|Sleep, (Dan Race/Fotolia.com) |
Jet-lag, insomnia and other sleep disturbances may soon be a thing of the past thanks to new research that suggests there may be a way to adjust our internal clocks much more quickly than by putting up black-out blinds and trying to “catch up” on sleep.
Anyone who works the graveyard shift or travels across time zones knows how their so-called circadian rhythm can be disrupted, but scientists are not entirely sure why. Researchers at Montreal’s McGill and Concordia universities believe they’ve identified a key part of the process that helps regulate that rhythm.
In the ongoing process called protein synthesis, older proteins in the body degrade and new ones form, and there are about a dozen “core clock proteins” involved in resetting our clocks so we’re synchronized to the external environment.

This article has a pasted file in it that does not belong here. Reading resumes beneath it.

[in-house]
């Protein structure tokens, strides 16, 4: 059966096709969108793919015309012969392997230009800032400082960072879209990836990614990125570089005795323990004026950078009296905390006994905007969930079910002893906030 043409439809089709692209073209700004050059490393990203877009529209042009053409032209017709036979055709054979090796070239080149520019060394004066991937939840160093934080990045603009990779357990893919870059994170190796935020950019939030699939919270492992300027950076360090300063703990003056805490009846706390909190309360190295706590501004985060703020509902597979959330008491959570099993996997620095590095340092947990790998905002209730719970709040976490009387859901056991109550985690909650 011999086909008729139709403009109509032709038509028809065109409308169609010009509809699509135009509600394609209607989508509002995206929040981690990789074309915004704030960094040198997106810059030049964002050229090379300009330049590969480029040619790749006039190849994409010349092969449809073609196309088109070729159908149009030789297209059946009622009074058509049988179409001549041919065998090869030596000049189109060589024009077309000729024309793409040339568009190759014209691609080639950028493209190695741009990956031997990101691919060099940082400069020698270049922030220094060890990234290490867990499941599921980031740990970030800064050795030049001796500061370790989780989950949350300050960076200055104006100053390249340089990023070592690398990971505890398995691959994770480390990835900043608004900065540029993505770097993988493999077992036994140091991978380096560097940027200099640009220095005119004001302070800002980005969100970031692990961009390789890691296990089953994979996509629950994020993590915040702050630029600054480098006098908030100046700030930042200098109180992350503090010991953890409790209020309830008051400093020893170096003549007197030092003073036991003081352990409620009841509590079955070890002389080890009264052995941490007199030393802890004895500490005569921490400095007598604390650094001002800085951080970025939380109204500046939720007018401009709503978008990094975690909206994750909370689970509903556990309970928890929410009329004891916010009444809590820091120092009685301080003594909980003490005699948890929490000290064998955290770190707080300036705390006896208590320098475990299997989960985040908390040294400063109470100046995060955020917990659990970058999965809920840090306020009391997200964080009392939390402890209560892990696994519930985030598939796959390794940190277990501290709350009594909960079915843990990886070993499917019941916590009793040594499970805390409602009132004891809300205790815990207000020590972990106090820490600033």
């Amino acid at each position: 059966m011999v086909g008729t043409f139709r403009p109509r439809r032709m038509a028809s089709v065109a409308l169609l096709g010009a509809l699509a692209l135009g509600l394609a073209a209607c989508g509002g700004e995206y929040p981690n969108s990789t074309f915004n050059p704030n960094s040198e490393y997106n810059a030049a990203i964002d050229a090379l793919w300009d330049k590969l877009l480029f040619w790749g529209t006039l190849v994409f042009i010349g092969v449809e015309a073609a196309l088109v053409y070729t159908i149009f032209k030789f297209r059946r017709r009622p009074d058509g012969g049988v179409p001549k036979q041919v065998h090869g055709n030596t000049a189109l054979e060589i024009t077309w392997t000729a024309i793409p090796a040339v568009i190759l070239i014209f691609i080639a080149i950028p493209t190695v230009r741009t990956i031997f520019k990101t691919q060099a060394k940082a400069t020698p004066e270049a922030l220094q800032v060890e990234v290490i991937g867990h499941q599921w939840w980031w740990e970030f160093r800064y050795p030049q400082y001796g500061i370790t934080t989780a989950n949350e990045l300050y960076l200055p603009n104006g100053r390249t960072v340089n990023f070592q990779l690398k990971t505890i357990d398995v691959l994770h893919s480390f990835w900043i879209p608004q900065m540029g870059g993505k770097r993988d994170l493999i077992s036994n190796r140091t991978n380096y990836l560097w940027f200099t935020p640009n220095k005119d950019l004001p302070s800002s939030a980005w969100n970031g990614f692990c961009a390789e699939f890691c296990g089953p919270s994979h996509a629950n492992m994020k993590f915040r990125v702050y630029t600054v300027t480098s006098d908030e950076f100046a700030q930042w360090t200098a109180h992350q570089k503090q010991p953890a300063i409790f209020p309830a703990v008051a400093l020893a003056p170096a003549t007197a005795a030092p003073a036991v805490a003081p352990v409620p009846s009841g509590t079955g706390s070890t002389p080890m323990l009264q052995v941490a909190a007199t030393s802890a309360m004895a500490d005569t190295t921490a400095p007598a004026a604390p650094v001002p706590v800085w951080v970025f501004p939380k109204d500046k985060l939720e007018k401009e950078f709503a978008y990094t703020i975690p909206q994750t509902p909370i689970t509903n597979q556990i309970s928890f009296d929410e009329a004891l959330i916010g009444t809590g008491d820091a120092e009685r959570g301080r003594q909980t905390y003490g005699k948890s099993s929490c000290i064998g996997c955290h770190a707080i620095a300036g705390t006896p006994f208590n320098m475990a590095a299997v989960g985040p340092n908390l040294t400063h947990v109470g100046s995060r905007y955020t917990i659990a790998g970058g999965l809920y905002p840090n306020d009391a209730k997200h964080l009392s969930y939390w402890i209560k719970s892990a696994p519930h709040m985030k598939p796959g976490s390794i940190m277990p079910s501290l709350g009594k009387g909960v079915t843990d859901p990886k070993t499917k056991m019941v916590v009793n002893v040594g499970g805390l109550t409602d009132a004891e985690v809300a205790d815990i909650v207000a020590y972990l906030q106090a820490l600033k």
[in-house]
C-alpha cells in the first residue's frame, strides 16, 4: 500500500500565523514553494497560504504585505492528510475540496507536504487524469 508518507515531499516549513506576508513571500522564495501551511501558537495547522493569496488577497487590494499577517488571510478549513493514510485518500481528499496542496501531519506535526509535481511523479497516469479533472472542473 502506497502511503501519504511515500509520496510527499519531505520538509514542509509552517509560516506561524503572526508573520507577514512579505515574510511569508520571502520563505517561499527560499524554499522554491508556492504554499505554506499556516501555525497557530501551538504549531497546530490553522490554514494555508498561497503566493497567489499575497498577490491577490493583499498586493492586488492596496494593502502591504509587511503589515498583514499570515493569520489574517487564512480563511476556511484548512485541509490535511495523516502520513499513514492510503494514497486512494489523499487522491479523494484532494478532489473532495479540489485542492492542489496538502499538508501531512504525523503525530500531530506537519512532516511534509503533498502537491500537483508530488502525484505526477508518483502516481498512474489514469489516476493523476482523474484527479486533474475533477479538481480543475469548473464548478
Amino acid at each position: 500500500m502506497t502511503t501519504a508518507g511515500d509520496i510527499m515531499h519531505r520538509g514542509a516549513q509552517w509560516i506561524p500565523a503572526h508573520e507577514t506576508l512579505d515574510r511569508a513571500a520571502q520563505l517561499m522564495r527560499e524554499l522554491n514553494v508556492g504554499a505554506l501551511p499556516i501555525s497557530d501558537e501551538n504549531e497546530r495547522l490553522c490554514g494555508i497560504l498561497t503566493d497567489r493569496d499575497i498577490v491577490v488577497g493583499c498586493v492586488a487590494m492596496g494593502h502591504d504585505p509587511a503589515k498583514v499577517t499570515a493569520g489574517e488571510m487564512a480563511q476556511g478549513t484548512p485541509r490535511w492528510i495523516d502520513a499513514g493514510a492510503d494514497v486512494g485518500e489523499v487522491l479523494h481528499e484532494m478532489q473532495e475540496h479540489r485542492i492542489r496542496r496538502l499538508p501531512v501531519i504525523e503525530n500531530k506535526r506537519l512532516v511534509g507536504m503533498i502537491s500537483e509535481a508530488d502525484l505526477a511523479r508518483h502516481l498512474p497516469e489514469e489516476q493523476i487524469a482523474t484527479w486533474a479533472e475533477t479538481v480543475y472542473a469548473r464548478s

Experiments on mice showed researchers how eliminating one of those proteins helps speed up the adjustment. Cao found that mice who lacked a protein called 4E-BP1, which blocks protein synthesis, overcame a jet-lag-like state in about half the time as regular mice. That was a surprise, because typically, the lack of a protein would tend to diminish the body’s functioning rather than improve it.
“A stronger clock function may help improve many physiological processes, such as aging,” Cao said. “In addition, understanding the molecular mechanisms of biological clocks may contribute to the development of time-managing drugs.”
But don’t expect a magic jet-lag pill anytime soon. Cao says the research sheds new light on the process of the circadian clock but it’s not yet clear how the knowledge could be applied in a practical way. Protein synthesis is a fundamental process that affects a number of activities in the body. Any drug that suppressed the 4E-BP1 protein might inhibit not only the circadian clock adjustment but also many other functions that should not be inhibited.
The findings are published in the neuroscience journal Neuron.
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